As is the cyclical nature of local music, we seem to be at a bit of a low ebb at the moment. Economical considerations have seen various established support mechanisms disappear, from festivals to radio to venues. But what can you do about it? Well, everything. We have been here many times before and as the musical vehicles that we have taken for granted no longer provide that safety net then it is time for the grassroots of the music scene to take up the slack. In a past time it would have been called the punk ethic, the D.I.Y approach, maybe it is a time to return to such a way of working.
So what can you do to make things happen on your music scene, and remember it is you scene, it doesn’t belong to the bands, the venues, the promoters, it belongs to everyone. Firstly, you can set up your own gigs, have a word with venues and arrange to use one of the quieter nights in the week to put a show on or even put on a gig in an unusual place, a youth centre, a back garden or even your own basement.
Technology means that it is reasonably easy to produce your own podcasts broadcasting local bands or fanzines that advertise the underground scene I propose. As the total antithesis of spoon-fed, couch potato media and the commercial world of cash flows that venues have to operate in, I’m sure it appeals to a certain type of (slightly anarchic) creative mind. The question is, do you have the will and energy to make it happen or are you going to just bemoan the loss of your scene. It’s up to you.
Whilst you are thinking about that, here are a few gigs you might want to go to. Tonight at The Victoria, auralcandy and friends are at The Victoria. Those purveyors of pick and mix, guerrillas of genre and lyrical libertines, auralcandy (a band so poor that they can’t even afford a capital letter) are joined by Minnie Birch and David Bowmer. Minnie describes her style as “dreary folk pop music” though this is music that has enabled her to open for the likes of Joan Armatrading so I suspect a certain amount of self-deprecation is at work. Dave Bowmer plays a strange device called a Chapman Stick and through this, live looping and percussion from David Holmes they create wonderful dance driven surf soundtracks. Intriguing!
Anglo-Swedish blues maestro, Krissy Matthews just goes from strength to strength. Having played festivals the length and breadth of Europe and in places as iconic as The 100 Club and The Cavern, the fact that you can get to watch him for free at The Beehive is a chance not to be passed up.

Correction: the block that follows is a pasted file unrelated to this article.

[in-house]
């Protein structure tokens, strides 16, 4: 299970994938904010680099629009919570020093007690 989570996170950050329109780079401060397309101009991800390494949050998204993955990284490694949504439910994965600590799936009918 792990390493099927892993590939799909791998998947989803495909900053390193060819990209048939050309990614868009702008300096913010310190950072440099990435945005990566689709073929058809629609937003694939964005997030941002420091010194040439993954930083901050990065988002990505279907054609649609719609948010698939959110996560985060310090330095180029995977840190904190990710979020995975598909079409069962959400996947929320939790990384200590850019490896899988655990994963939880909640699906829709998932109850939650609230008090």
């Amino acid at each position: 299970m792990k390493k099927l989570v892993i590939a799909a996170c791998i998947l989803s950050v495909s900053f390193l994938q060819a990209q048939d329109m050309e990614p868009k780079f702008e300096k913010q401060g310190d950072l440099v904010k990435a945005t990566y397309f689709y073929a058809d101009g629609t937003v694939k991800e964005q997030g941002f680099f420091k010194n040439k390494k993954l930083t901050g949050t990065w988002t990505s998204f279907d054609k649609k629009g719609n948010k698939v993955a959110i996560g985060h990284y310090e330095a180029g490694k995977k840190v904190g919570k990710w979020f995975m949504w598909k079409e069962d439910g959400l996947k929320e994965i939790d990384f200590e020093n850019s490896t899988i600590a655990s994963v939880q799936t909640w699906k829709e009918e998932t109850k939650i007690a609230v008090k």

Friday is the busy one this week but with a wide range of genres up for grabs there is something for everyone. In the name of balance I should mention that the human six-pack, Peter Andre, is at the Oasis playing a selection of his hit! X-Factor fabrication The Risk and Sam Gray support. (Can you tell I typed that through gritted teeth?)
If you do want a proper live experience that is all about the dance floor groove then a better option is The Funk’daMentals at The Victoria an awesome and accomplished band playing the funkiest tunes from James Brown to Jamiroquai and from Rose Royce to The Sugarhill Gang.
In the worthy causes department, The Furnace are hosting The Empower and Swindon Street Pastors Charity Gig. Music comes in the form of The Graham Mack Rock Band, Starlight City, plus Gambian drummers and acoustic sets. Meanwhile returning after more than a week away, Josie and The Outlaw will be treating The Rolleston to their trademark rockabilly, R’n’B and old school rock and roll.
Forget The Black Keys, The White Stripes and The Kills, the only two-piece band that matters are in town on Saturday. If drum and bass driven punk, shouty vocals delivering lyrics that wander between poignant and just plain dumb are your thing, then get up to The Victoria for 2 Sick Monkeys (pictured), the best thing to come out of Wootton Bassett since the 55A bus service. Headlining are The Nomarks – maximum ska!
Ending, as we often do, at The Running Horse on Wednesday and I highly recommend you check out the reflective, dark and bittersweet melodies of Ells Ponting and the raw, funky acoustic blues of Jim Blair, a real mid-week oasis of talent.